You have to love ‘ol Albert.  It’s not that he admitted he was wrong.  It’s that he turned out to be wrong about being wrong. In other words, the cosmological constant turned out not to be such a big blunder after all.  He thought that there must be a force in the universe that counteracts gravity and prevents a static universe from contracting on itself.  In 1917 he dubbed it the cosmological constant.  Then came Hubble’s discovery in the 1920’s that the universe is expanding, which was closely followed by the big bang theory (the actual theory, not the TV show), and out the window went Einstein’s constant.   But then, in 1998, it was discovered that the expansion of the universe is accelerating and–bingo!–the cosmological constant, now referred to as dark energy, was reborn.

So what the hell does this have to do with the current equation?  It’s also a constant, and it might turn out that it is as slippery and elusive as dark energy.  The difference though, is that this one describes contraction, not expansion; more specifically, the contraction of media attention over time as pertains to inane celebrity behavior.  I call it:

The Media-illogical Constant

If you’ve had any physics education, you’ve certainly heard of the inverse square law.  It applies to any number of physical properties, gravity, light, radio waves, sound or the attention level of undergraduates to a lecture in a large hall.  Simply stated, as one travels away from the source, the intensity of the force or signal decreases by the inverse of the distance squared.  A similar equation can describe the rate at which our tabloid-minded western media lose interest in stupid celebrity hijinks.  The equation is the same as the inverse square law with one modification:  just substitute time for distance.    Quite simply, it looks like this:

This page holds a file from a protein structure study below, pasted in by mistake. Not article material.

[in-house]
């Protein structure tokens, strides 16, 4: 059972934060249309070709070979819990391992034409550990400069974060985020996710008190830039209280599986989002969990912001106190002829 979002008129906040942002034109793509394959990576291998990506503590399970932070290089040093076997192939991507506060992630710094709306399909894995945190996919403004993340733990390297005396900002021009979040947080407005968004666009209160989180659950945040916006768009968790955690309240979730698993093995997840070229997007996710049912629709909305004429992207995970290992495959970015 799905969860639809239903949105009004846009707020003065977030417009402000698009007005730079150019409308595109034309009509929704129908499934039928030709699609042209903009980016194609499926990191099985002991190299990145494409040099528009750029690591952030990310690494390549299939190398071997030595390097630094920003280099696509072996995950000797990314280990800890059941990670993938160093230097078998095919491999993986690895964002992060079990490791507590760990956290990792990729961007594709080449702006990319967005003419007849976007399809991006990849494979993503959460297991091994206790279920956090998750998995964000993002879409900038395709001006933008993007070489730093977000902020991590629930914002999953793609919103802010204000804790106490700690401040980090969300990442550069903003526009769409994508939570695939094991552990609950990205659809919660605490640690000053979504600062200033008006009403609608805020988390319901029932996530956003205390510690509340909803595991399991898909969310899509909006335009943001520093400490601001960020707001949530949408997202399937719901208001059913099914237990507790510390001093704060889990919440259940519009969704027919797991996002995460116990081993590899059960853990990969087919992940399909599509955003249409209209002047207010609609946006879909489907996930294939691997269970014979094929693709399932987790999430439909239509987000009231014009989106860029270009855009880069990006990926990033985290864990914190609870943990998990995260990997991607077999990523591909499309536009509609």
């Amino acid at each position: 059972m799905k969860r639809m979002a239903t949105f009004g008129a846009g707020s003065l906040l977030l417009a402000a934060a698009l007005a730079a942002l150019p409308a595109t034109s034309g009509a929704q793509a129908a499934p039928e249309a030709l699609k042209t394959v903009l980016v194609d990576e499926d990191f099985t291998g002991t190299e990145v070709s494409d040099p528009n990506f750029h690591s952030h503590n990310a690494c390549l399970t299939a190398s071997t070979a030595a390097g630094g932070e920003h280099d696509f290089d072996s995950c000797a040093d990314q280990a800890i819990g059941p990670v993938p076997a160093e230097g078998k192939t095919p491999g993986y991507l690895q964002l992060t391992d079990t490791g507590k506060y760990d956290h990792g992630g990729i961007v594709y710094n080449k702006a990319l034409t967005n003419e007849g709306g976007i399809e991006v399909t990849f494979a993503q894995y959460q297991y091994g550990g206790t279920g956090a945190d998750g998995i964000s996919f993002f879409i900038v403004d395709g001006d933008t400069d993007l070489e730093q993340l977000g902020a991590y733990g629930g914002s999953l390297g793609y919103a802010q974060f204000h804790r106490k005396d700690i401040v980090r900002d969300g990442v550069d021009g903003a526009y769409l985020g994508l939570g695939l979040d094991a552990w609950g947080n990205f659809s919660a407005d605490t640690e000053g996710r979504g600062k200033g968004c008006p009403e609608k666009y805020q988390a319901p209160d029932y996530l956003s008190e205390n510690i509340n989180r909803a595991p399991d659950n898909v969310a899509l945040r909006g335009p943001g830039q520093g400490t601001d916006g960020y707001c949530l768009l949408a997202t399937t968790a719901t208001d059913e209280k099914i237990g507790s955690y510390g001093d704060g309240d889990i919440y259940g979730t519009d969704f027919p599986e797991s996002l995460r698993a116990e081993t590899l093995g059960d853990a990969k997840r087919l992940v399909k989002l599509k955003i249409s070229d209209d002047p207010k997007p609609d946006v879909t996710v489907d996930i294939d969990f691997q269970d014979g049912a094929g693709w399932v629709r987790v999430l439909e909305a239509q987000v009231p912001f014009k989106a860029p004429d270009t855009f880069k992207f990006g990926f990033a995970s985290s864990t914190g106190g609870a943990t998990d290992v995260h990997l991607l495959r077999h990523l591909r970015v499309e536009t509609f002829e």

inverse squareIn plain English:  the intensity of the media attention is proportionate to the inverse of the time since the story’s emergence to national (or international) attention, squared.  So when Lindsay Lohan gets arrested–yet again–the media attention four days after the story will be 1/16th of what it was when the story broke.  [Are you are wondering why this equation just doesn’t use an equal sign instead of a proportional to sign? It beats me.  But one immutable rule of these posts is to always use the coolest looking symbol possible.]
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There are, of course, caveats–aren’t there always?  This theoretical pronouncement exactly works, if, and only if, there is no significant obstruction or interference from other media events, whether or not they involve inane celebrities.  This is the same as applies to physical properties measured with the inverse square law.    Place a brick wall between the light source and your measuring device and all bets are off.  Likewise,  a bigger story may come along and completely drown out whatever Lady Gaga has been up to lately.   I have a name for this phenomenon and resulting calculations–pretty cheeky of me since I haven’t even invented it yet.  I call it The Big Bust Theory.   Depending on the stories involved, this may or may not be a double entendre.  Either way, part two of this post will deal with that equation.  It’s coming soon to a blogoshere near you.
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Hurricane Rerun: The Sackler Laws (Part 2 1/2)

Here is part two of the rerun which began on Monday.  If the northeast USA has been washed away by the time you read this, consider it my last will and testament.  If not, brace yourself for something new by the weekend.

The Laws of Kid and Canine Chaos

Having kids is like having a bowling alley installed in your brain.”–Alan Bleasdale

Part B: The Equation of Kid Chaos.  As the number of kids in any household or otherwise confined environment increases, the chaos generated by said kids increases logarithmically.